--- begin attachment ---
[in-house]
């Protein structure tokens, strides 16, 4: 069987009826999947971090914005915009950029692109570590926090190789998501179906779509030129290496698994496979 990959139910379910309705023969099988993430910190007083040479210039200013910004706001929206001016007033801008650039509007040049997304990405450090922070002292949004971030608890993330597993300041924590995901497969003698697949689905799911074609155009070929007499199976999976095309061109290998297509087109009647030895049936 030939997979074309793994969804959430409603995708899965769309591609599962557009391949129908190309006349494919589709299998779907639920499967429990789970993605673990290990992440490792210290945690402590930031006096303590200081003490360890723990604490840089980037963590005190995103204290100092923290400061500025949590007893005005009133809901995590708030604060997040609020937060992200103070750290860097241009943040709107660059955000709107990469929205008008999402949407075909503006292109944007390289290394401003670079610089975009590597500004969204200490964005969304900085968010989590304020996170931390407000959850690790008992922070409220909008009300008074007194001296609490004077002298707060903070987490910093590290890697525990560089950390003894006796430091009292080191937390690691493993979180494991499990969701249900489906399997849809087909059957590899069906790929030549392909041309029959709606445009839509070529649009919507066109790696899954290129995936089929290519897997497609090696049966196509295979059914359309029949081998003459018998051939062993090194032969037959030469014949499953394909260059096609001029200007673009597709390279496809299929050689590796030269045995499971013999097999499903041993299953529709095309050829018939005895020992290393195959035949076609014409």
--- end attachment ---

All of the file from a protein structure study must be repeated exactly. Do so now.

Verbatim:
[in-house]
């Protein structure tokens, strides 16, 4: 069987009826999947971090914005915009950029692109570590926090190789998501179906779509030129290496698994496979 990959139910379910309705023969099988993430910190007083040479210039200013910004706001929206001016007033801008650039509007040049997304990405450090922070002292949004971030608890993330597993300041924590995901497969003698697949689905799911074609155009070929007499199976999976095309061109290998297509087109009647030895049936 030939997979074309793994969804959430409603995708899965769309591609599962557009391949129908190309006349494919589709299998779907639920499967429990789970993605673990290990992440490792210290945690402590930031006096303590200081003490360890723990604490840089980037963590005190995103204290100092923290400061500025949590007893005005009133809901995590708030604060997040609020937060992200103070750290860097241009943040709107660059955000709107990469929205008008999402949407075909503006292109944007390289290394401003670079610089975009590597500004969204200490964005969304900085968010989590304020996170931390407000959850690790008992922070409220909008009300008074007194001296609490004077002298707060903070987490910093590290890697525990560089950390003894006796430091009292080191937390690691493993979180494991499990969701249900489906399997849809087909059957590899069906790929030549392909041309029959709606445009839509070529649009919507066109790696899954290129995936089929290519897997497609090696049966196509295979059914359309029949081998003459018998051939062993090194032969037959030469014949499953394909260059096609001029200007673009597709390279496809299929050689590796030269045995499971013999097999499903041993299953529709095309050829018939005895020992290393195959035949076609014409």